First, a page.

require regular updates to remain effective
Defense in Depth

    Host Based Firewalls
        Windows XP comes standard with a firewall, there
         are also popular options such as ZoneAlarm,
         Norton Personal Firewall, Black Ice, McAfee
         Personal Firewall, etc
        Controls application access on machines while
         network based firewalls control the data flow to the
         machine
        Learning curve: end users usually need assistance
         in configuring the rules properly to avoid blocking
         legitimate applications
Defense in Depth

    Physical Access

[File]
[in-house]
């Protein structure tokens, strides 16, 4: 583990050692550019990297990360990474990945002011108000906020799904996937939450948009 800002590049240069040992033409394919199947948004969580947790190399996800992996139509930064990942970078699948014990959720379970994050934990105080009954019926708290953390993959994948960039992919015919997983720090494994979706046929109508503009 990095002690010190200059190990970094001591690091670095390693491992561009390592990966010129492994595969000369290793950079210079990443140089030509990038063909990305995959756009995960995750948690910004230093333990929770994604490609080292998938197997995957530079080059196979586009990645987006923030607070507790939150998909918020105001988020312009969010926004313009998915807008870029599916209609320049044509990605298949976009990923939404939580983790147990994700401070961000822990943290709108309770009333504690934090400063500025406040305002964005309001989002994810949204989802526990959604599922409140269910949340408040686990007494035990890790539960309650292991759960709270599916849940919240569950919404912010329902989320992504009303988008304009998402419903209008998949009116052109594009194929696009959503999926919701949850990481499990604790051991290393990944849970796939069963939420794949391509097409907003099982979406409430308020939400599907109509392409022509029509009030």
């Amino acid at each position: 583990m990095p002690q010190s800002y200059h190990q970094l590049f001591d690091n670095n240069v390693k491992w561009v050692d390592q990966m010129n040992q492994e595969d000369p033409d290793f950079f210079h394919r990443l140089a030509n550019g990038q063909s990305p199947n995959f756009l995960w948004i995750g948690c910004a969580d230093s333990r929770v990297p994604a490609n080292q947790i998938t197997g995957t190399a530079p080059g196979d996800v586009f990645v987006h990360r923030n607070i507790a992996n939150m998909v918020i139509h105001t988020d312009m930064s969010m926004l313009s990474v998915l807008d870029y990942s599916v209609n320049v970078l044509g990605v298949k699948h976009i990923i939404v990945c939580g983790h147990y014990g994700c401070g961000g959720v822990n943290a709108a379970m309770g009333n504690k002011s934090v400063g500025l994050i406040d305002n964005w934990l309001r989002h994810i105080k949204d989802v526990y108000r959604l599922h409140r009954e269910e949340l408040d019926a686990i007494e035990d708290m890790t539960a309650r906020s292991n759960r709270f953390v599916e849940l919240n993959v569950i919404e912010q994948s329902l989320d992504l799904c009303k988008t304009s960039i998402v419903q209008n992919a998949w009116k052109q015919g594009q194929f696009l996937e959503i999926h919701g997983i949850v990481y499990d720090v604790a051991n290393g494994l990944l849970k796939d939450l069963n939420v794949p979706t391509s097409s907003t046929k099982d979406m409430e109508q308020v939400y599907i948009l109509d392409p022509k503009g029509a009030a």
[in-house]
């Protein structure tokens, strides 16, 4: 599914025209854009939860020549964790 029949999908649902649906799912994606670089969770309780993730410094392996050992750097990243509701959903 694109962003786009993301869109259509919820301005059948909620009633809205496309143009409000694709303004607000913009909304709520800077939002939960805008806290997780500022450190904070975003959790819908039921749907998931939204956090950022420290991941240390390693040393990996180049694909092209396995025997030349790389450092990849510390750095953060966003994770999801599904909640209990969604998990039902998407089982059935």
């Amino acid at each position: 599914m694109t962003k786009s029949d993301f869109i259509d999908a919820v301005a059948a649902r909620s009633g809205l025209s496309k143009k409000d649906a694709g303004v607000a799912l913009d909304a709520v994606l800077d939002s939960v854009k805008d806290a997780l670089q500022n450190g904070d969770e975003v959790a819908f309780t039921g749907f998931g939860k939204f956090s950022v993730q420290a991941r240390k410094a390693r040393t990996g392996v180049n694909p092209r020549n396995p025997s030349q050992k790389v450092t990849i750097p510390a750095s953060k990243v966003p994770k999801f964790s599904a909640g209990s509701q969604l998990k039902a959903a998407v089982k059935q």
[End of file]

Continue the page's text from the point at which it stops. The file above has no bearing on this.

   Login: All machines should require authentication
         to the box or domain controller, no guest accounts!
        Removable storage: unless otherwise needed,
         removable storage like thumb drives should be
         restricted from being introduced to your network
        Location: Are your servers open to be accessed by
         anyone? Is your file server sitting on your desk?
Defense in Depth

    Passwords
      Passphrases: easier to remember, can be
       “fun” and more personal
      Special Characters, Numbers, Case
       sensitivity
      Length: longer = better

      Set a minimum password policy!
Defense in Depth

    Patching & Updating
      Set it and forget it! Setting up all machines
       to automatically download and install
       updates takes the guess work out of it
      Do not forget to patch and update all